We saw more rhinos, lots of impalas including this chap with a pair of wonderful horns, luckily the Chinese don’t like them, some warthogs (pumba), some zebra with more babies and finally another pair of giraffes came to say goodbye as we left the park.
Once we left the Hluhluwe park we drove back towards the town on the main road to the Emdoneni rehabilitation center for Cheetahs and other game cats. Firstly the animals ARE NOT drugged in any way, this was not a Thailand tourist attraction. Secondly it’s not a zoo. Many of the animals have been taken there because they’ve been injured or orphaned. Of the animals they have or have breed, half of them will go back into the wild and don’t have any contact with humans at all. The other half can’t go back for one reason or another and enter the breeding programme and are kept in the area open to the public. Without the part of the center open to the public they wouldn’t be able to fund the part not open to the public which is having huge success in breeding, rearing and releasing cheetahs in the wild, which are in danger of becoming extinct because their numbers are declining.
The first animals we were shown were African wild cats, I know, I know they look like your average moggy but up close they are lighter than a normal house cat. As you can imagine there’s a lot of inter-breeding with house cats and the center has a breeding programme to try and keep the breed pure.
Next was the Serval, an absolutely beautiful creature, fabulous markings. The guided tour is also feeding time so they were all content to have their photo taken. This one was behind wire but his pen was huge. We also saw a Caracal but he wouldn’t stand still to have his photo taken.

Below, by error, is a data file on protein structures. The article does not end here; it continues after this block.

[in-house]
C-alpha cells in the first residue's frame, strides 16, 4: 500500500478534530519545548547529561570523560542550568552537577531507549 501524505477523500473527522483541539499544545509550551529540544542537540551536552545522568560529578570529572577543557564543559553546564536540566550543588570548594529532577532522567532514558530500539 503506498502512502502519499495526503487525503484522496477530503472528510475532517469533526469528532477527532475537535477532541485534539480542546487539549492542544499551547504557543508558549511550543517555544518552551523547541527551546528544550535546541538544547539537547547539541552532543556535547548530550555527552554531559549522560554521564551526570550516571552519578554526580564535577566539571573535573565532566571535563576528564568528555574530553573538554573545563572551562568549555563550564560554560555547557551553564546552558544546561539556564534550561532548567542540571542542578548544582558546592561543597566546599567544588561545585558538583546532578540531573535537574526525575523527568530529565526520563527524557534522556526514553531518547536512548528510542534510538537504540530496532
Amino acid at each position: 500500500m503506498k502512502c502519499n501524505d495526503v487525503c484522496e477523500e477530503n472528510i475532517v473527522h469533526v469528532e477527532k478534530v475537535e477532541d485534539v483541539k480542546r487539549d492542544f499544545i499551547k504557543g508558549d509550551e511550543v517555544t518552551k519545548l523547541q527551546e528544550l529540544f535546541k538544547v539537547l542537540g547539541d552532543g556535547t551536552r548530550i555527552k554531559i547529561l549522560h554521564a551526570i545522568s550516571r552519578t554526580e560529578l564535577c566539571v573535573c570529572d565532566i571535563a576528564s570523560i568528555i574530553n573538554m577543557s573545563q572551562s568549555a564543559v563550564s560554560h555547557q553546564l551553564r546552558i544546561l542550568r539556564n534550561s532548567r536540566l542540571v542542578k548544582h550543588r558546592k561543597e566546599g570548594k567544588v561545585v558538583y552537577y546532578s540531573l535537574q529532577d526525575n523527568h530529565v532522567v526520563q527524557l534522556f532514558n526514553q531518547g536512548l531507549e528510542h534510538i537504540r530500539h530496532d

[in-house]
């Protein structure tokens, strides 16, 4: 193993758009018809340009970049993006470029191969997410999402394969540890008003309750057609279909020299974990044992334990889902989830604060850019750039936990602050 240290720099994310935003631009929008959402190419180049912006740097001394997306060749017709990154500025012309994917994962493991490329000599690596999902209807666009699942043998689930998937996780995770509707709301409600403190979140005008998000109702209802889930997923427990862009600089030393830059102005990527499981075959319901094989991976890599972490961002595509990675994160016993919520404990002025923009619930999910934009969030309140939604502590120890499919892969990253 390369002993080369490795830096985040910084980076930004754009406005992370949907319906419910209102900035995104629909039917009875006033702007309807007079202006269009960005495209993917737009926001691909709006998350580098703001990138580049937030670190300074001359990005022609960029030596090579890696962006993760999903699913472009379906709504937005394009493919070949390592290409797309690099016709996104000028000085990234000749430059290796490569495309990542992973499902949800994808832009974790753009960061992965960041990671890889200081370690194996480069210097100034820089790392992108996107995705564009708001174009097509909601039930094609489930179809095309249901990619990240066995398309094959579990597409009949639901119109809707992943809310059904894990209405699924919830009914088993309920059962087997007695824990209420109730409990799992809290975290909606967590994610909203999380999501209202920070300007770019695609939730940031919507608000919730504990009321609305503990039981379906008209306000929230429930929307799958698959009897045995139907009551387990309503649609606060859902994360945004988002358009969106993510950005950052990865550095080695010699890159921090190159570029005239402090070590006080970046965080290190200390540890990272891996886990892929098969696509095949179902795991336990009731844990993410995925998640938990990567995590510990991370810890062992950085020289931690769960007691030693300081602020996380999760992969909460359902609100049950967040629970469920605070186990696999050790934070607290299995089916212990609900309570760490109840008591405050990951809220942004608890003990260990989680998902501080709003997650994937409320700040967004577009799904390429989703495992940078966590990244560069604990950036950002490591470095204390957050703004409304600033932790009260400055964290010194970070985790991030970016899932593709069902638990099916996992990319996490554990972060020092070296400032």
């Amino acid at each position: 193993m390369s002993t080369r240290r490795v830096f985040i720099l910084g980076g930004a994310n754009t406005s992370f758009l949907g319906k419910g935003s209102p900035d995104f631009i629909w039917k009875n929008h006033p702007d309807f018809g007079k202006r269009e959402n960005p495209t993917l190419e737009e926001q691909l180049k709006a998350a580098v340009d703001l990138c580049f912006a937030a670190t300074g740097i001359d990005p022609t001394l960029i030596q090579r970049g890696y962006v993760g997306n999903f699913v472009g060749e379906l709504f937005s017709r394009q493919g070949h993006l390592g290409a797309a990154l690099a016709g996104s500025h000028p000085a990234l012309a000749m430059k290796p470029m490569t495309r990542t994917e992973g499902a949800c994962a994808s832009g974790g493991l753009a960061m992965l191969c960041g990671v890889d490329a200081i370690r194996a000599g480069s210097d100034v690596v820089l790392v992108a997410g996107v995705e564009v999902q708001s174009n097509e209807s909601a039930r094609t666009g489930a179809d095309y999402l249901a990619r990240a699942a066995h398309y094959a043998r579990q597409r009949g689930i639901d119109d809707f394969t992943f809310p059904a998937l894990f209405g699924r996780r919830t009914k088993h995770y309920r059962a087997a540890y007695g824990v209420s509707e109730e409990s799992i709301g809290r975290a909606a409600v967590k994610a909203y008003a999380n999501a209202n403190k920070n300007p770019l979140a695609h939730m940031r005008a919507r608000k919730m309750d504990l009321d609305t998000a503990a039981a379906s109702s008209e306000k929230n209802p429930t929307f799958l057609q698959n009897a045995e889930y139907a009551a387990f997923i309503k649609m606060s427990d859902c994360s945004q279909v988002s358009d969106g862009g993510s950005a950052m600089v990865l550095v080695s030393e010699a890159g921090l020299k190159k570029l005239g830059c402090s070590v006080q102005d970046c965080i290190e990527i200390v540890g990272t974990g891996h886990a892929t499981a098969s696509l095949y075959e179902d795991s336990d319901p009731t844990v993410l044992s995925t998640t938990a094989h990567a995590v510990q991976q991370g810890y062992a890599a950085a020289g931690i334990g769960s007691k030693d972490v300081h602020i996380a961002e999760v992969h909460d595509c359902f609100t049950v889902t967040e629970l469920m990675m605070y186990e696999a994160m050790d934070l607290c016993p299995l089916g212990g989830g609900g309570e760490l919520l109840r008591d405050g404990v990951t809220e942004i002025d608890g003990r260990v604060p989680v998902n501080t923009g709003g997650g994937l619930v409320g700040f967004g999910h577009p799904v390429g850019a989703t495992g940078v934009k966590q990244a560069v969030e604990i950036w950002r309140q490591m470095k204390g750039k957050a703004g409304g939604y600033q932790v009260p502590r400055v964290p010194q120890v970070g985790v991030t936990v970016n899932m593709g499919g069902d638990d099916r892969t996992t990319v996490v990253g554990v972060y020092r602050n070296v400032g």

Then we were taken into the cheetah enclosure. The center has two pairs of brothers who have been hand reared so can never go back in the wild because they wouldn’t be able to fend for themselves. The beauty of the Emdoneni centre is you are able to stroke this handsome chap, another tick in the box for me! The center is very strict and we were all given implicit instructions before we entered the enclosure for the two bigger boys. We had to walk in single file and keep together with a ranger at the front and one behind. Once they were sure he was settled we were given the opportunity to come forward one by one. Guess who volunteered first?
In the second enclosure are two much younger cheetahs who will stand more than one person touching them so we both had a turn. The rangers stroke them like pets and the purring was like a steam engine, so loud.
After our second night at the Leopard walk lodge we drove back to Richards bay to do some shopping and refuelling, picked up the serviced outboard and checked out of Richards bay before taking the car back at the end of the day. Friday 11th after a nice lunch with Divanty and Gaia we left at 4pm with Divanty for an overnight sail to Durban.